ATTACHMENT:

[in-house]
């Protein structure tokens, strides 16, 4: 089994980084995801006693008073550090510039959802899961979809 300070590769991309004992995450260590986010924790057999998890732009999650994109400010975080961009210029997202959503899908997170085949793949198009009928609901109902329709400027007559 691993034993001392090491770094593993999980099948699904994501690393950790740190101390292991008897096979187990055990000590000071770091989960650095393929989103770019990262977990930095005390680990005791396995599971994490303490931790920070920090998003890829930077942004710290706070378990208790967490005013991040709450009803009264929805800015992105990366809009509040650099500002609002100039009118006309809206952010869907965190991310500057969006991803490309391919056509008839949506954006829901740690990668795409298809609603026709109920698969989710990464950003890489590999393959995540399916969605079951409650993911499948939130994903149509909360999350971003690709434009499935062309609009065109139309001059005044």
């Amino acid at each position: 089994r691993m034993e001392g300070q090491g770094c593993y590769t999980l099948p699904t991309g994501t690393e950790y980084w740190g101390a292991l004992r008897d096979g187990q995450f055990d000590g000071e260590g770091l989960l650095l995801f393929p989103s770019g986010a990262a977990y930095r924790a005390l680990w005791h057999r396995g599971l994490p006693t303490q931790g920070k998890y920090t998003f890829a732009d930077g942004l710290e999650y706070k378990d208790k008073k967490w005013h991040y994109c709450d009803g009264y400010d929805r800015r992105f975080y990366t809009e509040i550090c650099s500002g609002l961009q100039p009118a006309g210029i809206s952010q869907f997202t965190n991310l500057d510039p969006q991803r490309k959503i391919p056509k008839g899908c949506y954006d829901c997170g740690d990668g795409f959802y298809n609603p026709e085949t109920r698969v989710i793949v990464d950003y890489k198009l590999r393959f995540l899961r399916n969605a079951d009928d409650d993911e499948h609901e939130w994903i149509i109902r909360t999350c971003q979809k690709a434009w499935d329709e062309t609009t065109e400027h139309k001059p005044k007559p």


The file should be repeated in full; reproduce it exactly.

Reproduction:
[in-house]
């Protein structure tokens, strides 16, 4: 089994980084995801006693008073550090510039959802899961979809 300070590769991309004992995450260590986010924790057999998890732009999650994109400010975080961009210029997202959503899908997170085949793949198009009928609901109902329709400027007559 691993034993001392090491770094593993999980099948699904994501690393950790740190101390292991008897096979187990055990000590000071770091989960650095393929989103770019990262977990930095005390680990005791396995599971994490303490931790920070920090998003890829930077942004710290706070378990208790967490005013991040709450009803009264929805800015992105990366809009509040650099500002609002100039009118006309809206952010869907965190991310500057969006991803490309391919056509008839949506954006829901740690990668795409298809609603026709109920698969989710990464950003890489590999393959995540399916969605079951409650993911499948939130994903149509909360999350971003690709434009499935062309609009065109139309001059005044």
């Amino acid at each position: 089994r691993m034993e001392g300070q090491g770094c593993y590769t999980l099948p699904t991309g994501t690393e950790y980084w740190g101390a292991l004992r008897d096979g187990q995450f055990d000590g000071e260590g770091l989960l650095l995801f393929p989103s770019g986010a990262a977990y930095r924790a005390l680990w005791h057999r396995g599971l994490p006693t303490q931790g920070k998890y920090t998003f890829a732009d930077g942004l710290e999650y706070k378990d208790k008073k967490w005013h991040y994109c709450d009803g009264y400010d929805r800015r992105f975080y990366t809009e509040i550090c650099s500002g609002l961009q100039p009118a006309g210029i809206s952010q869907f997202t965190n991310l500057d510039p969006q991803r490309k959503i391919p056509k008839g899908c949506y954006d829901c997170g740690d990668g795409f959802y298809n609603p026709e085949t109920r698969v989710i793949v990464d950003y890489k198009l590999r393959f995540l899961r399916n969605a079951d009928d409650d993911e499948h609901e939130w994903i149509i109902r909360t999350c971003q979809k690709a434009w499935d329709e062309t609009t065109e400027h139309k001059p005044k007559p």